As shown in Table 3, WIF was positively associated with emotional exhaustion (β = 0.467, P < 0.001) whereas PsyCap was negatively associated with it (β = -0.205, P < 0.001). PsyCap had a partially mediating effect in the relationship between WIF and emotional exhaustion as the regression coefficient for WIF shrank when PsyCap was added (from β = 0.467 to β = 0.451; Sobel test, z = 3.50,P < 0.001).
Table 3

Hierarchical linear regression analysis results of WIF

Variable

Emotional exhaustion

Cynicism

Professional efficacy

 

step 1(β)

step 2(β)

step 3(β)

step 1(β)

step 2(β)

step 3(β)

step 1(β)

step 2(β)

step 3(β)

Age

-0.058

-0.034

-0.006

-0.092*

-0.074*

-0.030

0.034

0.036

-0.012

Dummy_m1

-0.041

-0.016

-0.006

-0.020

-0.002

0.014

-0.054

-0.052

-0.068

Dummy_m2

-0.020

-0.018

-0.019

-0.015

-0.014

-0.016

0.012

0.012

0.015

Dummy_e1

-0.023

0.004

-0.009

-0.014

0.006

-0.015

-0.006

-0.004

0.019

Dummy_e2

0.008

-0.059*

-0.058

0.010

-0.038

-0.037

-0.008

-0.015

-0.016

Monthly income

-0.105**

-0.076**

-0.065

-0.059

-0.039

-0.022

0.041

0.044

0.026

Weekly working hours

0.140**

0.093**

0.074

0.020

-0.014

-0.044

0.004

-0.001

0.030

WIF

 

0.467**

0.451**

 

0.339**

0.314**

 

0.050*

0.077**

PsyCap

  

-0.205**

  

-0.315**

  

0.341**

R2

0.040

0.247

0.287

0.0116

0.124

0.219

0.010

0.012

0.124

Δ R2

0.040**

0.207**

0.040**

0.016*

0.108**

0.095**

0.010**

0.002*

0.112**

Note: Dummy_m1 means “Single” vs. “Married/Cohabitation”, Dummy_m2 means “Divorced/Widow/Separated” vs. “Married/Cohabitation”; Dummy_e1 means “High school or under” vs. “Junior College”, Dummy_e2 means “Undergraduate or above” vs. “Junior College”.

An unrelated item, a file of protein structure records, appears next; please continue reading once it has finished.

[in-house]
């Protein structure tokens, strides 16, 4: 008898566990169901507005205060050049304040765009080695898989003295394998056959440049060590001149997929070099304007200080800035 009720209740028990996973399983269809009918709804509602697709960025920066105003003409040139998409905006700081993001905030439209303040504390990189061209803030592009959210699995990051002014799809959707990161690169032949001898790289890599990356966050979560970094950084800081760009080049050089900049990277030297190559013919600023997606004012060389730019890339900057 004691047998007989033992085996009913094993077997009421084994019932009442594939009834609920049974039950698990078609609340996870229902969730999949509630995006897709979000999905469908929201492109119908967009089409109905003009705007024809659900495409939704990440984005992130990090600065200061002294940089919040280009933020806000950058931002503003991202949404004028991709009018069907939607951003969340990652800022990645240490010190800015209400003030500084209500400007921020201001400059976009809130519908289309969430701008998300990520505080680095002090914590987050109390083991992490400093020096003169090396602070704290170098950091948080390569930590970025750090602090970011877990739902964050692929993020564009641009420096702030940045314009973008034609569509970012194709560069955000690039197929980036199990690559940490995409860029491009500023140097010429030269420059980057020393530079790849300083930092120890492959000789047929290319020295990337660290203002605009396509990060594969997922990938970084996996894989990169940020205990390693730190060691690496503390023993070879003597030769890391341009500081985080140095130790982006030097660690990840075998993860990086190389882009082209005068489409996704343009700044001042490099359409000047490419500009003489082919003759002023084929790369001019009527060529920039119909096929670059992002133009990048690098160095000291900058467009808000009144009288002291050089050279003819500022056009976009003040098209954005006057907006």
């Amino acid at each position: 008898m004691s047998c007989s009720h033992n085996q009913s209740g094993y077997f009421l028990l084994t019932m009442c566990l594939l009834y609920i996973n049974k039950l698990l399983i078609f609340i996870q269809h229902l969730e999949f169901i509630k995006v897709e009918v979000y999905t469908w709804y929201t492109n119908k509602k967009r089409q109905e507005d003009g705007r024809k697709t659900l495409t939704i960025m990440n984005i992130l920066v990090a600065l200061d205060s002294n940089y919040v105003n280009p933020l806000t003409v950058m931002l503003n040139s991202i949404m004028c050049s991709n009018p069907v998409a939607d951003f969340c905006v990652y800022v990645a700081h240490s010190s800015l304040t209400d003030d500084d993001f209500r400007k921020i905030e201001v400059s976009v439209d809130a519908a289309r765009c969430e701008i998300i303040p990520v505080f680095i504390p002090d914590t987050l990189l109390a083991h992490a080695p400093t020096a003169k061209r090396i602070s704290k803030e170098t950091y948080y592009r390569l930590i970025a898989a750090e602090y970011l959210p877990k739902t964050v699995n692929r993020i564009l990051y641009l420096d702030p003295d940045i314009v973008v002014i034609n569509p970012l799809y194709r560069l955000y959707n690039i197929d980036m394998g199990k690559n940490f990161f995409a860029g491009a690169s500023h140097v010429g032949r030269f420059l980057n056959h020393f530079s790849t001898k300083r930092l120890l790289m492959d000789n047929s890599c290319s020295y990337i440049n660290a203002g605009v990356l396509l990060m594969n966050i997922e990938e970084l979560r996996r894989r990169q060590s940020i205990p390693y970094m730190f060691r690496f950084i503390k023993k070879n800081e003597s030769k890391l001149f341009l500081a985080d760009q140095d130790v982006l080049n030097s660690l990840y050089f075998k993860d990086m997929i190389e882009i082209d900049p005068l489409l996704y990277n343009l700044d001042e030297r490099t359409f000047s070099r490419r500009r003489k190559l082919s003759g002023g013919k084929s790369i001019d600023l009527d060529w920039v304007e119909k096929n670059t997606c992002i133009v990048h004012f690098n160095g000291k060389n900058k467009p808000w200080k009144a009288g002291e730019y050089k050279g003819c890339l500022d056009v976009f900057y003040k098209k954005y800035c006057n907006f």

*P<0.05 **P<0.01 (two-tailed).

As shown in Table 4, FIW was also positively associated with emotional exhaustion (β = 0.200, P < 0.001) whereas PsyCap was negatively associated with it (β = -0.216, P < 0.001). PsyCap had a partially mediating effect in the relationship between FIW and emotional exhaustion as the regression coefficient for FIW diminished when PsyCap was added (from β = 0.200 to β = 0.170; Sobel test, z = 4.91, P < 0.001).
Table 4

Hierarchical linear regression analysis results of FIW

Variable

Emotional exhaustion

Cynicism

Professional efficacy

step 1(β)

step 2(β)

step 3(β)

step 1(β)

step 2(β)

step 3(β)

step 1(β)

step 2(β)

step 3(β)

Age

-0.058

-0.044

-0.015

-0.092*

-0.066

-.026

0.034

0.019

-0.023

Dummy_m1

-0.041

-0.048

-0.035

-0.020

-0.032

-.015

-0.054

-0.047

-0.065

Dummy_m2

-0.020

-0.012

-0.015

-0.015

-0.002

-.006

0.012

0.004

0.009

Dummy_e1

-0.023

-0.013

-0.028

-0.014

0.003

-.018

-0.006

-0.016

0.006

Dummy_e2

0.008

0.007

0.005

0.010

0.008

.006

-0.008

-0.007

-0.005

Monthly income

-0.105**

-0.107**

-0.094**

-0.059

-0.063

-.046

0.041

0.043

0.025

Weekly working hours

0.140**

0.132**

0.111**

0.020

0.006

-.023

0.004

0.011

0.041

FIW

 

0.200**

0.170**

 

0.350**

0.310**

 

-0.201**

-0.158**

PsyCap

  

-0.216**

  

-0.296**

  

0.313**

R2

0.040

0.079

0.123

0.016

0.136

0.219

0.010

0.049

0.142

Δ R2

0.040**

0.039**

0.044**

0.016*

0.120**

0.083**

0.010**

0.040*

0.093**

Note: Dummy_m1 means “Single” vs. “Married/Cohabitation”, Dummy_m2 means “Divorced/Widow/Separated” vs. “Married/Cohabitation”; Dummy_e1 means “High school or under” vs. “Junior College”, Dummy_e2 means “Undergraduate or above” vs.”Junior College”.

*P<0.05 **P<0.01 (two-tailed).

The mediating role of PsyCap in the relationship between work-family conflict and cynicism

As shown in Table 3, WIF was positively associated with cynicism (β = 0.339, P < 0.001) whereas PsyCap was negatively associated with it (β = -0.315, P < 0.001). PsyCap had a partially mediating effect in the relationship between WIF and cynicism as the regression coefficient for WIF shrank when PsyCap was added (from β = 0.339 to β = 0.314; Sobel test, z = 3.63, P < 0.001).